Plains Cotton Growers, Inc. executive vice president Steve Verett made it plain to attendees at the organization’s recent annual meeting that the politically-heavy agenda was no accident and that becoming involved in the political process, especially during hard times in farm country, should be a priority.
He encouraged producers and others in the Texas High Plains cotton industry to invest time and money—through the newly created PCG political action committee, among other options—to support agriculture and cotton.
The agenda included an election update from the Cook Political Report, an update from the National Cotton Council, a review of the PCG PAC, an overview of political activities from PCG president Shawn Holladay and short presentations from candidates for the U.S. House District 19.
Wishing and hoping for better times to return to High Plains cotton is not an option for Plains Cotton Growers, Inc., says Steve Verett, executive vice president.
Getting even more involved in the political processes that affect agriculture in general, and cotton in particular, is a necessity, he said at the organization’s annual meeting at Lubbock.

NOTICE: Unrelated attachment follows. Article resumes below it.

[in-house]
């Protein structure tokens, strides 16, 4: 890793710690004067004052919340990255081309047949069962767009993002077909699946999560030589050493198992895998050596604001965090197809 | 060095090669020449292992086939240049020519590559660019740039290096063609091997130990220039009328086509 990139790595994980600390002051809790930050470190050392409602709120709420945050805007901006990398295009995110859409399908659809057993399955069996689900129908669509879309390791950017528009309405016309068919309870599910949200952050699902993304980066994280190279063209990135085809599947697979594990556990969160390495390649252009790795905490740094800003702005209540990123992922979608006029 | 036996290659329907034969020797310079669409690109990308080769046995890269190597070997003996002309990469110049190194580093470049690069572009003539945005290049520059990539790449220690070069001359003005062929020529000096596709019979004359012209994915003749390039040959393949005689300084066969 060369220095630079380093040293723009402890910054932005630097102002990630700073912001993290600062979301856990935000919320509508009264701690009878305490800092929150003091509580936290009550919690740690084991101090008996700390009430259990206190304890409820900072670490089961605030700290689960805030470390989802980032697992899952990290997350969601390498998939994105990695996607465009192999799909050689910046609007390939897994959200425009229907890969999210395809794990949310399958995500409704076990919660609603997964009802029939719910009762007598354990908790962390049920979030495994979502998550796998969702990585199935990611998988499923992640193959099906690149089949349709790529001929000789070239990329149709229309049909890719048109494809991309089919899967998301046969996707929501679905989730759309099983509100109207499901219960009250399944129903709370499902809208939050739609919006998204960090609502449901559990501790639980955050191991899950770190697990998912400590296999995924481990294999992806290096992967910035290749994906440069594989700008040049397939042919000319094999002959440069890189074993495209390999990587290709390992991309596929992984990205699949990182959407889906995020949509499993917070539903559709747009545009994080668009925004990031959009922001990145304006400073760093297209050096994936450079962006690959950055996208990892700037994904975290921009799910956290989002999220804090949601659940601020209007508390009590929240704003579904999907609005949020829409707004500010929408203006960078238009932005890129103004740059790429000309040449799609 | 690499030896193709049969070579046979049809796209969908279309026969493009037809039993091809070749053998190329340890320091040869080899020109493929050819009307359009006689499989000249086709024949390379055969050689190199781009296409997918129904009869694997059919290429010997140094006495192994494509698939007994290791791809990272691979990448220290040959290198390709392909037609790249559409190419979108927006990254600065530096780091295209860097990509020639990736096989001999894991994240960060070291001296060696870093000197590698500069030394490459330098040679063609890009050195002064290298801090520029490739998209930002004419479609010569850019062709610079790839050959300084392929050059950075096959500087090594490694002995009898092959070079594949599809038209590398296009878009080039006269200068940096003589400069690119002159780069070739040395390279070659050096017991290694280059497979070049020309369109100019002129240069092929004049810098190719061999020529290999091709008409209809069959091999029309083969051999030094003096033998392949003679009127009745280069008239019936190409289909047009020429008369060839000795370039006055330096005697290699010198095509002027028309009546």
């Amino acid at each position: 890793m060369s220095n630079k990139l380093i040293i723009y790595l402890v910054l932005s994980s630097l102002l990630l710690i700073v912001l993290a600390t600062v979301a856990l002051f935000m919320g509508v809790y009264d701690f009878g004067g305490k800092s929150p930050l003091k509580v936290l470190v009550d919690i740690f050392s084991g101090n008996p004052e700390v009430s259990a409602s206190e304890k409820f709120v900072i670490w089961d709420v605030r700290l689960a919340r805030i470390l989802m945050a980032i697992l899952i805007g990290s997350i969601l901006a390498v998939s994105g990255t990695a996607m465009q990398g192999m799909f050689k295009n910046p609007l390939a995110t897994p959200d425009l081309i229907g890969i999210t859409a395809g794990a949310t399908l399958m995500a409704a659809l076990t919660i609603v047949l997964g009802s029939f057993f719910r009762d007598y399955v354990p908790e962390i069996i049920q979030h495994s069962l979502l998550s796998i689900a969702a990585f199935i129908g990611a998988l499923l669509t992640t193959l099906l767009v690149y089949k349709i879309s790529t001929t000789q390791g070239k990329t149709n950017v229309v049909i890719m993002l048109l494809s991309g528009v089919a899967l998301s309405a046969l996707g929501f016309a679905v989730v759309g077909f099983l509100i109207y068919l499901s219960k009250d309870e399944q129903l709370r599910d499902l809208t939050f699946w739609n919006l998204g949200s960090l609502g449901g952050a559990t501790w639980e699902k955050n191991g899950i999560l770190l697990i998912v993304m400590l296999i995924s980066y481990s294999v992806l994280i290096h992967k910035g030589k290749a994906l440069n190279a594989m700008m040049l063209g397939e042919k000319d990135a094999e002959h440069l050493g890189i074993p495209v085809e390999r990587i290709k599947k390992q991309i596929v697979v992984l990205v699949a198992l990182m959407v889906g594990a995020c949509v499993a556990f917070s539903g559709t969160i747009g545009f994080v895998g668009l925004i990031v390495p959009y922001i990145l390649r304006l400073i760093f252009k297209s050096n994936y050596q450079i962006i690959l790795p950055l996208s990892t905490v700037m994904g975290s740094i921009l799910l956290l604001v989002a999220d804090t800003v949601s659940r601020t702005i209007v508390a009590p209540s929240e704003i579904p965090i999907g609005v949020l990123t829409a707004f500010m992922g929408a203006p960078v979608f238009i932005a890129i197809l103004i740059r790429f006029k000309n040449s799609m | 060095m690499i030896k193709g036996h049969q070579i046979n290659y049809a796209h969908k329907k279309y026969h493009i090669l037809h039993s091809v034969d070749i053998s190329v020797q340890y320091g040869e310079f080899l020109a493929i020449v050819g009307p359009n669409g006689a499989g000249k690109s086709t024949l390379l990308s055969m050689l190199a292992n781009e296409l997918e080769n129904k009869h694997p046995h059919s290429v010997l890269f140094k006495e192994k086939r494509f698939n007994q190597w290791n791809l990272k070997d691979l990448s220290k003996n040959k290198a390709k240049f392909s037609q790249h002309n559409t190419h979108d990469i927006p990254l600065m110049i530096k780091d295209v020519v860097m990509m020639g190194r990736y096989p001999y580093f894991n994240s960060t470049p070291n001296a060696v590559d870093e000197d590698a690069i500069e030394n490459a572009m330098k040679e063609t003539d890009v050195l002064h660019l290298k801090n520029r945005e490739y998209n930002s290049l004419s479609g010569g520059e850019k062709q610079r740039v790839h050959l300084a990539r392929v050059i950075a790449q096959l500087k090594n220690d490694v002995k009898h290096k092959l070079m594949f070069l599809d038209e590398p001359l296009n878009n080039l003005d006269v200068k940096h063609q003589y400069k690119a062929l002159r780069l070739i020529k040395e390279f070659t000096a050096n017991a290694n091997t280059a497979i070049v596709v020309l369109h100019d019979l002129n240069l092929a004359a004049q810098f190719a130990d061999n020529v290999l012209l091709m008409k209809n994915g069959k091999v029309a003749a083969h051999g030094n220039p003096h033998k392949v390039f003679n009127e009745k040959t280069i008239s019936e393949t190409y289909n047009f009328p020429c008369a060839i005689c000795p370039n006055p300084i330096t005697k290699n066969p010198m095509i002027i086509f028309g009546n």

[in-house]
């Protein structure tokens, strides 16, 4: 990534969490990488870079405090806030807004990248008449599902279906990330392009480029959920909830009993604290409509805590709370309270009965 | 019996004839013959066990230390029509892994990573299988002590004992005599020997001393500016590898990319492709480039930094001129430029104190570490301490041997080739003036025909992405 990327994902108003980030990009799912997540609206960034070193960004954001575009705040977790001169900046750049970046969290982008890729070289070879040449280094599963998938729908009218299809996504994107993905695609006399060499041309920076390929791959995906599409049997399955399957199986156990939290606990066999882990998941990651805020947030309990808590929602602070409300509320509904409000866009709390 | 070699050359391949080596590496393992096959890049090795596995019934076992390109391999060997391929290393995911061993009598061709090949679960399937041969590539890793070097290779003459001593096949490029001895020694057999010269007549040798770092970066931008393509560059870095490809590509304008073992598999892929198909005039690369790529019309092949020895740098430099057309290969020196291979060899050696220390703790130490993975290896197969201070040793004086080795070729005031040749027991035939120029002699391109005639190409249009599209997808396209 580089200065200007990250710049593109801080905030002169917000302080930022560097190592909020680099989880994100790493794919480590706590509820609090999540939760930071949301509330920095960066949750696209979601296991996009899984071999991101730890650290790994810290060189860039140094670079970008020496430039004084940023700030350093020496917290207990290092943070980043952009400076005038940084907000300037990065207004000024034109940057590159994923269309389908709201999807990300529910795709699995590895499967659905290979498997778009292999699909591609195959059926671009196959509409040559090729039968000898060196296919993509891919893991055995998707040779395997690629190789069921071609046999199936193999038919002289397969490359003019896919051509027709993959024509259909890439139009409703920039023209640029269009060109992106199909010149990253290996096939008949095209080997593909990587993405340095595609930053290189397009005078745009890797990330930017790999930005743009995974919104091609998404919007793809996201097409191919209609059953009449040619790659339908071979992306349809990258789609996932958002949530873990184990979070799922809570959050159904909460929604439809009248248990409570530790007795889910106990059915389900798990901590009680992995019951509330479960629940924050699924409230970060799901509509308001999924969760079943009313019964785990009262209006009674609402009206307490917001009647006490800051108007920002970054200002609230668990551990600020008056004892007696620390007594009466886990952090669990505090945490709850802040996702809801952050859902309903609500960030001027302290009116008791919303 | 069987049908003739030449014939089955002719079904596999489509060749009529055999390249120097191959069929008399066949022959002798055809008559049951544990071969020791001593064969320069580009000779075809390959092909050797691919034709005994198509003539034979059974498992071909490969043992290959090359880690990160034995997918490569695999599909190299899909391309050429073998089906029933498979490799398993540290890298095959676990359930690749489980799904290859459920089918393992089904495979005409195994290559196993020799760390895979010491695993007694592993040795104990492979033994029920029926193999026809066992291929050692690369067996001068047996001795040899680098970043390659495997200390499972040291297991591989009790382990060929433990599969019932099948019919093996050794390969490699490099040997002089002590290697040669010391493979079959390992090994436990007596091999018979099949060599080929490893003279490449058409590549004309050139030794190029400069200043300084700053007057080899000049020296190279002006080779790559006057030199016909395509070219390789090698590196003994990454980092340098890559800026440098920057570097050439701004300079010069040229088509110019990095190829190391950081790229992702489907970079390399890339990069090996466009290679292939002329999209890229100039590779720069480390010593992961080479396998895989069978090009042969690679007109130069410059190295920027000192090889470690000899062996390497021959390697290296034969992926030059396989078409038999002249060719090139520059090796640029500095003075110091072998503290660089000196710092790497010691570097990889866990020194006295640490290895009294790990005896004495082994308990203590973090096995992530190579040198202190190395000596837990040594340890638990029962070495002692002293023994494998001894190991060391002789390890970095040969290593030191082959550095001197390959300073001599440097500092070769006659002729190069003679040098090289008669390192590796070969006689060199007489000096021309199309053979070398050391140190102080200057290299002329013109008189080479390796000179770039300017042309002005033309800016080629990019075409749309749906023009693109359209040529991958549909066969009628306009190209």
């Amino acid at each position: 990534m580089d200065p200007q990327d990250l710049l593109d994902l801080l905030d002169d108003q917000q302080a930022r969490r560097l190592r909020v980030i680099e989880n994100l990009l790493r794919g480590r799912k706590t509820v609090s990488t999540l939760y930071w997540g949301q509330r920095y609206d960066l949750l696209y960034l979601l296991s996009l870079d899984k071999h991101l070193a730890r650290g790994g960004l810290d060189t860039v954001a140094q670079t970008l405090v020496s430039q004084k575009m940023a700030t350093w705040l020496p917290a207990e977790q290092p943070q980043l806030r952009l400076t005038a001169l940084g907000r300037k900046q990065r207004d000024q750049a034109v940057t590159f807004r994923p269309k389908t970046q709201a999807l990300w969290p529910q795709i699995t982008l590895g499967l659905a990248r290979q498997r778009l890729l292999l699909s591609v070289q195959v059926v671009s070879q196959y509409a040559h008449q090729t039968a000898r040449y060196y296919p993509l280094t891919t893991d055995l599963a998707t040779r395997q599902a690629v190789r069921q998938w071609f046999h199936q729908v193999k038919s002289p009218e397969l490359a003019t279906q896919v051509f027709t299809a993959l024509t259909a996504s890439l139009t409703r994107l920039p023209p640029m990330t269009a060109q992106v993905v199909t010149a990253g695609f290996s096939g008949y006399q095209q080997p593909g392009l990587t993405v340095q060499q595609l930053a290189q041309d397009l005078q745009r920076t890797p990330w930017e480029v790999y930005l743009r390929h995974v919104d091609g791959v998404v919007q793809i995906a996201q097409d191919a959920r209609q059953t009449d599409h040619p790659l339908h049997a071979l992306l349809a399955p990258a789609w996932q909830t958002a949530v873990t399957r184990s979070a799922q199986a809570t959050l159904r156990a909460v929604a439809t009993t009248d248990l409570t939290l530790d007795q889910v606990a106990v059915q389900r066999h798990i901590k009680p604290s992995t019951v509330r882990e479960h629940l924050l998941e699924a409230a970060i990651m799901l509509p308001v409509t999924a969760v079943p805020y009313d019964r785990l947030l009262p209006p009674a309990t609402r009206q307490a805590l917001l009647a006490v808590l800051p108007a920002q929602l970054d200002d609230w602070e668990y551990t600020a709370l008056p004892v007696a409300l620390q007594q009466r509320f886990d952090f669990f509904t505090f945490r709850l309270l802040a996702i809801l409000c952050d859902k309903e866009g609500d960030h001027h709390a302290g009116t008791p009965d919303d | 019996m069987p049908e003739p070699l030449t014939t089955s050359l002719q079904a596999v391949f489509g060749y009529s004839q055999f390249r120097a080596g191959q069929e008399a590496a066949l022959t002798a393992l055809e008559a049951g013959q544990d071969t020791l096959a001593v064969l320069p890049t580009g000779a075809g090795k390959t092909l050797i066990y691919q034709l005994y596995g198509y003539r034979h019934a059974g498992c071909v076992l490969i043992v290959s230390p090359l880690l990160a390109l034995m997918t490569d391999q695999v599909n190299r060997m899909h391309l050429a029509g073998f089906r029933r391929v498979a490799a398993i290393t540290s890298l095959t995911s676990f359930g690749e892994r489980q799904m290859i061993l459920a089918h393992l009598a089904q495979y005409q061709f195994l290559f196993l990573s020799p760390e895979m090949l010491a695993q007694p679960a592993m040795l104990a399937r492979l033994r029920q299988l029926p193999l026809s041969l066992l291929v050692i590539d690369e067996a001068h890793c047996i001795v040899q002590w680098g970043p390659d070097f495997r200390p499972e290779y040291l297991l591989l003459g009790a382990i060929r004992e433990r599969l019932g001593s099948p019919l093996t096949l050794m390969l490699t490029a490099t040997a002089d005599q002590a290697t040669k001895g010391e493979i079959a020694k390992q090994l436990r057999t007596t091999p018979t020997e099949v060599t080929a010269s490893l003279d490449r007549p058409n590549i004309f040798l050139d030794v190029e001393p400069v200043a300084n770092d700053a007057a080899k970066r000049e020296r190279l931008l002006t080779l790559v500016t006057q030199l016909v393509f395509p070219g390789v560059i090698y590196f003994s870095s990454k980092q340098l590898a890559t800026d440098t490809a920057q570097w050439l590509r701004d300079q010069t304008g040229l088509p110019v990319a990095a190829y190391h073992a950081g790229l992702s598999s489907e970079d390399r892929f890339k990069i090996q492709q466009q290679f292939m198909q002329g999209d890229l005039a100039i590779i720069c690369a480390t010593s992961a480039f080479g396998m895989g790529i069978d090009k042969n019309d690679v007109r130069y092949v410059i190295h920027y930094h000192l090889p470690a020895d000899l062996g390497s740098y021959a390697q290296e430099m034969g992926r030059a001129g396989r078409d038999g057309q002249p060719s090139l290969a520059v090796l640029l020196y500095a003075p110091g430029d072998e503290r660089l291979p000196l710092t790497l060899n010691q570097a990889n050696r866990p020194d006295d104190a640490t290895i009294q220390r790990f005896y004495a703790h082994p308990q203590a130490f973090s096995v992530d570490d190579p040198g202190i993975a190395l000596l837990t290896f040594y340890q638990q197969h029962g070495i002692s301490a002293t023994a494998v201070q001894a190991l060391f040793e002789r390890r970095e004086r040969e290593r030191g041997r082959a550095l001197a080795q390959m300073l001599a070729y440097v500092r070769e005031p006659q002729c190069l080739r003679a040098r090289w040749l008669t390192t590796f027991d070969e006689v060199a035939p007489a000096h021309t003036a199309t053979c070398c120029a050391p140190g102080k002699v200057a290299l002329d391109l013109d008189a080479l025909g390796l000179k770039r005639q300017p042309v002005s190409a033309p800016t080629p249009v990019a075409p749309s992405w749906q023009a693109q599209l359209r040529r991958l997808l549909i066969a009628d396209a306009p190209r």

Branding the 2016 presidential primary season “The Twilight Zone election,” and “the craziest election I’ve ever seen,” David Wasserman says what should be “a slam dunk” for Republicans to retake the White House is instead a challenging road.
Wasserman, U.S. House editor for the Cook Political Report, was keynote speaker at the annual meeting of the Plains Cotton Growers at Lubbock.
Last fall, High Plains cotton farmers harvested the largest crop they’ve made since 2010 — but a combination of high production costs, low prices, and some production issues left many struggling to just break even.
That’s the picture Plains Cotton Growers, Inc. President Shawn Holladay painted during his address at the organization’s annual meeting at Lubbock.
He urges producers to get involved to help stabilize agriculture in the region.
Plains Cotton Growers leaders, at the PCG annual meeting challenged farmers and others in the cotton industry to be engaged in supporting agriculture and cotton during tough times in farm country.
PCG executive vice president Steve Verett encouraged investment in the new PCG political action committee to support candidates who are friendly to agriculture and to cotton.
Here are some images from the annual meeting and gin show.
John Villalba, Swisher County agriculture Extension agent, has been named recipient of the Plains Cotton Growers (PCG) Extension Cotton Agent award for 2015.
High Plains cotton farmers are looking for an edge, any edge, this spring to give them the best shot at eking out a profit—variety selection may be a key factor.
They face the prospect of a market that may decline even more by harvest, production costs with no evidence of dropping, and the always uncertain West Texas weather. Some remain uncertain about production financing for 2016.